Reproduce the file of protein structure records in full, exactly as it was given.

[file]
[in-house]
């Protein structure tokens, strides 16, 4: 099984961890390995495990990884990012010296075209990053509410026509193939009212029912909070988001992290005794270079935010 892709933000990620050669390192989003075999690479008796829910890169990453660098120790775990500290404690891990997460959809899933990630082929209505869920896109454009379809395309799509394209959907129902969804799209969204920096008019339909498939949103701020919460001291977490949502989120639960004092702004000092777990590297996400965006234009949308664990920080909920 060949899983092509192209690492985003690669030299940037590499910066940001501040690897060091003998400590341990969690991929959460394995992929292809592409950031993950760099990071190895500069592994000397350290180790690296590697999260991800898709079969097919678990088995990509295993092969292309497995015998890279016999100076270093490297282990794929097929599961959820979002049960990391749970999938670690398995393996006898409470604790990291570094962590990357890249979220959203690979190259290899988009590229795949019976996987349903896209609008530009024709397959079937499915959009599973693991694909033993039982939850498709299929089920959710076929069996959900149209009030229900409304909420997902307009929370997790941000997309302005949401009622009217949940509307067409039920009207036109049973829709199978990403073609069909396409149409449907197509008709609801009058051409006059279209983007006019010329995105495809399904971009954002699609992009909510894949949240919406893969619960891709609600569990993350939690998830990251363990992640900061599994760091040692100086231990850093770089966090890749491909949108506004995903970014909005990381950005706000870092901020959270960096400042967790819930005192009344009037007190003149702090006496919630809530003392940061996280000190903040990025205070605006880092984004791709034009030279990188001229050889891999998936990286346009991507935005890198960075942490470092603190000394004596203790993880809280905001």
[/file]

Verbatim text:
[in-house]
């Protein structure tokens, strides 16, 4: 099984961890390995495990990884990012010296075209990053509410026509193939009212029912909070988001992290005794270079935010 892709933000990620050669390192989003075999690479008796829910890169990453660098120790775990500290404690891990997460959809899933990630082929209505869920896109454009379809395309799509394209959907129902969804799209969204920096008019339909498939949103701020919460001291977490949502989120639960004092702004000092777990590297996400965006234009949308664990920080909920 060949899983092509192209690492985003690669030299940037590499910066940001501040690897060091003998400590341990969690991929959460394995992929292809592409950031993950760099990071190895500069592994000397350290180790690296590697999260991800898709079969097919678990088995990509295993092969292309497995015998890279016999100076270093490297282990794929097929599961959820979002049960990391749970999938670690398995393996006898409470604790990291570094962590990357890249979220959203690979190259290899988009590229795949019976996987349903896209609008530009024709397959079937499915959009599973693991694909033993039982939850498709299929089920959710076929069996959900149209009030229900409304909420997902307009929370997790941000997309302005949401009622009217949940509307067409039920009207036109049973829709199978990403073609069909396409149409449907197509008709609801009058051409006059279209983007006019010329995105495809399904971009954002699609992009909510894949949240919406893969619960891709609600569990993350939690998830990251363990992640900061599994760091040692100086231990850093770089966090890749491909949108506004995903970014909005990381950005706000870092901020959270960096400042967790819930005192009344009037007190003149702090006496919630809530003392940061996280000190903040990025205070605006880092984004791709034009030279990188001229050889891999998936990286346009991507935005890198960075942490470092603190000394004596203790993880809280905001």